DRAFT: This module has unpublished changes.

Quality and Performance Improvement

Key Competencies: 


Planning and implementing change
Problem solving

Team work

Quality and performance improvement

Quantitative analysis

Systems thinking




Quality and Performance Improvement_syllabus_2016Jan.pdf




This module was both challenging and rewarding.  We were taught the foundational theory of quality improvement and systems thinking.  Studied variation and learned to track it, interpret it and alter processes sufficient to account for it.  We were introduced to several QI tools / models such as the PDSA cycle, Lean and Six Sigma.  


As I approach my work going forward I intend to use the principles learned and apply them as needed.  I may choose to use parts and pieces of various models to accomplish the task at hand.  The work of this module did present certain barriers to overcome such as managing time to complete the work or to meet with groups on a regular basis. I did not use the improvement model to overcome these particular barriers but I recognize the value of the QI tools and can appreciate how they can be applied to one’s personal and professional life. 



There is significant benefit derived from the study of the historical contributions of great QI leaders such as Dr. Deming, Juran, and Shewhart. The more modern work of Brian Joiner was founded in such teachings as well.  Joiner proposed the principles of the Joiner triangle which include defining the voice of the customer, scientific approach and the concept of being all one team.   We were asked to discuss the interplay between the work of Deming and Joiner which was an excellent exercise in comparison of style and identifying the overarching principles.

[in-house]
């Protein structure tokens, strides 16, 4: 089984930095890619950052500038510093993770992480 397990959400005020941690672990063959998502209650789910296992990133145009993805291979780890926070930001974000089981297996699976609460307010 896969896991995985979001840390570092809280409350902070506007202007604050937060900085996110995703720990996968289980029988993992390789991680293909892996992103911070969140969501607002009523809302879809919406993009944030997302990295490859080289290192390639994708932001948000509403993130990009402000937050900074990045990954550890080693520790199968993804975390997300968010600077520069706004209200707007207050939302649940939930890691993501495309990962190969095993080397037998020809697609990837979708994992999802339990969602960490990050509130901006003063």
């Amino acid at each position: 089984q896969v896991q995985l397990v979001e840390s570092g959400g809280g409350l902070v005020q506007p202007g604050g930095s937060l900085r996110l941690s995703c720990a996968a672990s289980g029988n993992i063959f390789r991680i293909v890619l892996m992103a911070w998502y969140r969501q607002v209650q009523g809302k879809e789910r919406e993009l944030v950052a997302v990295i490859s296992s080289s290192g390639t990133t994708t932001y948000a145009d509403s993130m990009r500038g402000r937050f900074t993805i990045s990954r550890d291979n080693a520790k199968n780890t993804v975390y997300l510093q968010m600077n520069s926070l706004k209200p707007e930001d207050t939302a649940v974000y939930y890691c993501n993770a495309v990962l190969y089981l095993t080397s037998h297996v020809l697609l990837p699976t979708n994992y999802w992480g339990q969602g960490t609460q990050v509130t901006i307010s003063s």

Systems Thinking

This module was key to our understanding of how to view organizations as a system.  According to Dr. Deming, a system is a ‘network of interdependent components that work together to accomplish the aim of the system’ (Nau).  Within a system, management is responsible to achieve the aim by managing with the aim in mind and reviewing system processes as needed to make improvements that contribute to achieving the aim.  



Variation is a critical piece of information that managers of any organization must understand and appreciate.  Common cause variation versus special cause variation and the use of run and control charts to map variation help us to infer trends from data and make changes accordingly.  Variation as it relates to people ties this work back to our early work in the MHA program around motivation.  Understanding the value of variation among your staff and being able to manage a team playing to each team member’s strengths allows management to derive the most benefit from the team and informs management’s understanding with regard to motivating said staff.


System of Profound Knowledge

I value the insight I have gained about Dr. Deming and his system of profound knowledge.  The system of profound knowledge includes high level concepts of appreciation of a system, knowledge of variation, theory of knowledge and knowledge of psychology.  These enormous principles are four that you cannot understand by simply memorizing what they are; one must work with them for years and try and fail with the concepts to have true knowledge around them.  I look forward to a career of striving to gain that kind of insight and deep level of understanding which will make me a better manager and team member.








Deming, W. Edwards. (1994). The new economics for industry, government, education. Second edition. The W. Edwards Deming Institute.


Joiner, Brian. (1994). Fourth generation management the new business consciousness. Joiner Associates Incorporated.


Nau, Roulla. Quality Improvement. HSML 6269 2U1. George Washington University Milken School of Public Health.  Reviewed March, 2016






DRAFT: This module has unpublished changes.